For companies hoping to develop a deeper connection with consumers, transparency has become a central business tenet.
“KNOW YOUR TRUTH AND SPEAK IT,” SAYS MADONNA BADGER. “IT’S ABOUT NOT HIDING BEHIND MARKETING SPEAK AND GOBBLEDYGOOK. NOW IT’S ABOUT THE IDEA OF EMPATHY AND BEING COMPASSIONATE.”
When the online retailer Zappos laid off 8 percent of its workforce last November, company executives didn’t try to bury the news with vaguely worded press releases. Instead, chief executive officer Tony Hsieh sent a detailed 800-word e-mail to employees outlining exactly what was happening and the reasons why. Immediately after, he posted the e-mail on his blog, then twittered out a link to it so that everyone— company insiders and outsiders alike—had access to the same information at the same time. “There used to be a time when you could control what your outward communications were,” says Aaron Magness, who oversees business development at Zappos. “That time is gone.” The message is simple. “Know your truth and speak it,” says Madonna Badger, founder of the branding, design and creative services consultancy Badger & Partners. “It’s about not hiding behind marketing speak and gobbledygook.
Now, it’s about the idea of empathy and being compassionate with the consumer.” Zappos and other companies like it are at the forefront of businesses, which have adopted transparency as a central tenet of their corporate culture, in terms of their dealings with employees, suppliers, investors and customers. “Transparency breeds trust,” says Magness. “If employees are happy, they’ll be more trusted at work, which means they’ll provide better customer service, which means customers will want to shop more with us, which means our investors will be happier. Transparency is the core of what we do.” To that end, Zappos has a monthly newsletter in which employees can ask and receive answers to anything, from how much the company spends on electricity to what the site’s bestselling product is; it also opens up its corporate intranet to manufacturers to give them access to how their products are selling, what their margin is and their sell-through.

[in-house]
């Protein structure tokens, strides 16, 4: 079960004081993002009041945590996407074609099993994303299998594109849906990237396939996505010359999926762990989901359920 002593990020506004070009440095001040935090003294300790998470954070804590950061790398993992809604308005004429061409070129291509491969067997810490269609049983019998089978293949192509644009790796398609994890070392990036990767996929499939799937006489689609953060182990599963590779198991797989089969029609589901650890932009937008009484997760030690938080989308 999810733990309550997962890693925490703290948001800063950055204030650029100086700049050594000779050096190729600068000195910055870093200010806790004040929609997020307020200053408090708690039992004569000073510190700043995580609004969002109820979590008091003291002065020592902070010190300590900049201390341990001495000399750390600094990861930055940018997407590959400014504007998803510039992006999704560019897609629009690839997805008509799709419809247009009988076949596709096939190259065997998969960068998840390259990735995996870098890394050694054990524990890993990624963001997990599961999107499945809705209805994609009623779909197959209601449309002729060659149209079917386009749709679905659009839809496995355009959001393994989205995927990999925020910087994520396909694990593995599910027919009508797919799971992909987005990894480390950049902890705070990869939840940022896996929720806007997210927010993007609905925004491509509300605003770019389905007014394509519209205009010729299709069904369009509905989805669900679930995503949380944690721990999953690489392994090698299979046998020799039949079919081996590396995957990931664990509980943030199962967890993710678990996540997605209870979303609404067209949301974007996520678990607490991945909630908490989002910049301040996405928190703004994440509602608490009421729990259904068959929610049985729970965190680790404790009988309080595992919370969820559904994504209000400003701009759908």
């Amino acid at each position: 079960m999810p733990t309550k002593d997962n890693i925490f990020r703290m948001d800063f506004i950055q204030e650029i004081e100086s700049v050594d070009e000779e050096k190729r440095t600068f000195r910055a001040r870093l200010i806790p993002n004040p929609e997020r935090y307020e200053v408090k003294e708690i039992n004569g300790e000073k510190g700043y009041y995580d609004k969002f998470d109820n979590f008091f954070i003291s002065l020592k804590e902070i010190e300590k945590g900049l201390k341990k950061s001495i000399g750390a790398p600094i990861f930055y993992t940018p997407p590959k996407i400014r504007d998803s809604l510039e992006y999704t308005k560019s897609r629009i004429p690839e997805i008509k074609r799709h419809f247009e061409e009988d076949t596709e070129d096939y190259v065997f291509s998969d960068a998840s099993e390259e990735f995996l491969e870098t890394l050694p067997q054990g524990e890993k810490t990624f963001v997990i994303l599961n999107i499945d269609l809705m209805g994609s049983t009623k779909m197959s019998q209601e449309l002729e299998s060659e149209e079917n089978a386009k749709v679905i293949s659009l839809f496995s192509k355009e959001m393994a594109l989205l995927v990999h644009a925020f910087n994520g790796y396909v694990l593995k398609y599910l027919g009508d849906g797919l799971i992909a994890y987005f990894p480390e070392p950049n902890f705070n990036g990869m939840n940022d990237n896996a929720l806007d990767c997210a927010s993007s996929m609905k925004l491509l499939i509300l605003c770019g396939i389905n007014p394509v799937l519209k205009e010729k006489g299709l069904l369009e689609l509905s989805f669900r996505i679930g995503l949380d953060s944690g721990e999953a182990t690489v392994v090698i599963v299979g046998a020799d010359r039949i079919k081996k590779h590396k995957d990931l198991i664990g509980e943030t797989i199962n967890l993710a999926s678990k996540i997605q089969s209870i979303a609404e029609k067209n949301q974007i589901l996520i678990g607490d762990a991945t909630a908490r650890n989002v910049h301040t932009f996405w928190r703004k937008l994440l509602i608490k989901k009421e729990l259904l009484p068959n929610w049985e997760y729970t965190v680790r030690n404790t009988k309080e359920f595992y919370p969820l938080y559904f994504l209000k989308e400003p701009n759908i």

“BRAND EQUITY IS TIED INCREASINGLY TO AUTHENTICITY,” SAYS JAY COEN GILBERT, “AND AUTHENTICITY IS BASED ON TRUST.”
“They see as much information as our buyers do,” says Magness. “We see it as allowing our 1,100 brands to provide 1,100 more pairs of eyes to help us grow our business.” While corporate accountability has been ramped up since the accounting scandals involving companies like Enron, WorldCom and Tyco, and the resulting passage of the Sarbanes-Oxley Act in 2002, today’s climate places even more of a premium on pellucidity. Be it the preponderance of sheer clothing in the Fall-Winter 2009 fashion collections, transparent new textures in color cosmetics from companies like Intercos or General Motors’ Re:Invention ad campaign that debuted shortly after the company declared bankruptcy and has been designed to shed light on every aspect of its restructuring, the focus is on clarity. “What happened as a result of the last 12 months of financial and economic meltdown is an increasing amount of public attention on transparency and the desire among consumers and investors to say, ‘We want companies to serve a higher purpose than just the accumulation of wealth,’” says Jay Coen Gilbert, co-founder of B Lab, a nonprofit that has created what it calls B Corporation certification.